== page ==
Fed Has Not One Word About Fiscal Deficits

Wednesday, July 19, 2006

Amidst a general advertisement for the strength of the US economy and persistent reminders that inflation is here and will likely not go away that easy, the Federal Reserve's testimony to Congress lacks an important memo to the government. Ben Bernanke, at his first appearance as Fed chairman on Capitol hill, did not once utter a word about fiscal deficits or address the government in any other way. The Fed under Greenspan was a constant reminder that something should be done about unsustainable double deficits.
Not so in Bernanke's initial address that offers too much comfort and too little in critical analysis.
No word on deficits, no word on Fannie Mae and Freddie Mac. OK, not that the White House has in any way heeded Greenspan's advice, but the Fed going completely silent on pressing matters under a Bush regime that strictly bars any dissent I begin to wonder how much value will lie in future information.
I wonder if overstretched real estate users (does one really own a place mortgaged to the bank?) will find comfort in the Fed's take on consumers:
"The slowing of the housing market may restrain other forms of household spending as well. With homeowners no longer experiencing increases in the equity value of their homes at the rapid pace seen in the past few years, and with the recent declines in stock prices, increases in household net worth are likely to provide less of a boost to consumer expenditures than they have in the recent past. That said, favorable fundamentals, including relatively low unemployment and rising disposable incomes, should provide support for consumer spending. Overall, household expenditures appear likely to expand at a moderate pace, providing continued impetus to the overall economic expansion."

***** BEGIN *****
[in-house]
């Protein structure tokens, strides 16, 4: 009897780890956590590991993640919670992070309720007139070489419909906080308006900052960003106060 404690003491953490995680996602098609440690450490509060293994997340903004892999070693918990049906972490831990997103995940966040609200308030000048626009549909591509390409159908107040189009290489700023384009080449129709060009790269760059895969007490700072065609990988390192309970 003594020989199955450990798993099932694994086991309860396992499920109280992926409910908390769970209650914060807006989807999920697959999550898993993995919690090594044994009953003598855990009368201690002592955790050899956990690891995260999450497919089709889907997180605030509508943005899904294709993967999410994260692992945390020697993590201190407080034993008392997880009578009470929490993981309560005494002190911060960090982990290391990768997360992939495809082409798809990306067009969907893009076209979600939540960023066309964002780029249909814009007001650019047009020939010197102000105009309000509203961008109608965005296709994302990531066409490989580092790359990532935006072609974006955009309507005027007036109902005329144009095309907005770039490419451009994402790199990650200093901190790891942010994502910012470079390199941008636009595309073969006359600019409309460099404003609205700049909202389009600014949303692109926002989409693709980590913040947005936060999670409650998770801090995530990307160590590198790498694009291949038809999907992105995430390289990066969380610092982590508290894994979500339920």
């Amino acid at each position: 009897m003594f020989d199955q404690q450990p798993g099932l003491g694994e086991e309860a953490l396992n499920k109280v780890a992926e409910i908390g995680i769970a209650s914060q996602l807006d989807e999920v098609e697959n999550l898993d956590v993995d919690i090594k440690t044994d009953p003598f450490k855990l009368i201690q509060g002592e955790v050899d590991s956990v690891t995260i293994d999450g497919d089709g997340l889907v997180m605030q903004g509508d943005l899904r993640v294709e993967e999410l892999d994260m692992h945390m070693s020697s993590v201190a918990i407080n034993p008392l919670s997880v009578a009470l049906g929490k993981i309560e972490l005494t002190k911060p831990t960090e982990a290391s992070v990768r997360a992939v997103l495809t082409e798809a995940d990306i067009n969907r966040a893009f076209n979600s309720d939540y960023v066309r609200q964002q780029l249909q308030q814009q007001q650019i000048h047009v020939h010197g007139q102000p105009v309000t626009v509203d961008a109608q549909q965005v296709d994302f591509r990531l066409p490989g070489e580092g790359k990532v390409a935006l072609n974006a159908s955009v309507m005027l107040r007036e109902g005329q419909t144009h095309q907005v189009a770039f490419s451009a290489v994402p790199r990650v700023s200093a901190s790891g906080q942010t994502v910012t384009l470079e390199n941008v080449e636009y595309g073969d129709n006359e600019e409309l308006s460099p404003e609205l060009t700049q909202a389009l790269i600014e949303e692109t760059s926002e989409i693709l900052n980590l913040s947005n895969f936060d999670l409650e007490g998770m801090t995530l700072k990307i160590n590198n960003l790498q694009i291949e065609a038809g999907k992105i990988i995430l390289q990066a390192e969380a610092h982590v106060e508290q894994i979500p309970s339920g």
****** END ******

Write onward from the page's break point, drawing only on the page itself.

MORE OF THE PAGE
From "Core" To PCE
The Fed also signals a more dovish take on inflation. From "core" it shifts its eye further to the Personal Consumer Expenditures (PCE) indicator - to be exact the "core" PCE - which paints an even softer picture and is seen between 2.25% and 3% this year and 2% to 2.25% in 2007. A dove greets.
Real GDP growth is seen at 3% to 3.75% in the running year and the Fed expects growth to slow 2.5% to 3.25% next year.
Rates? Bet For Worse
Reiterating its view that future rate policy will depend on incomaing data I still see no reason why the Fed should step off the accelerator. Take note that "other" commodities next to energy have inched up the watchlist of the Fed.
"Inflation has been higher than we had anticipated in February, partly as a result of further sharp increases in the prices of energy and other commodities,"
said Bernanke, describing what drives prices higher. Looking at oil prices and gold's reaction to Bernanke's testimony I see more trouble ahead than the benign Fed.


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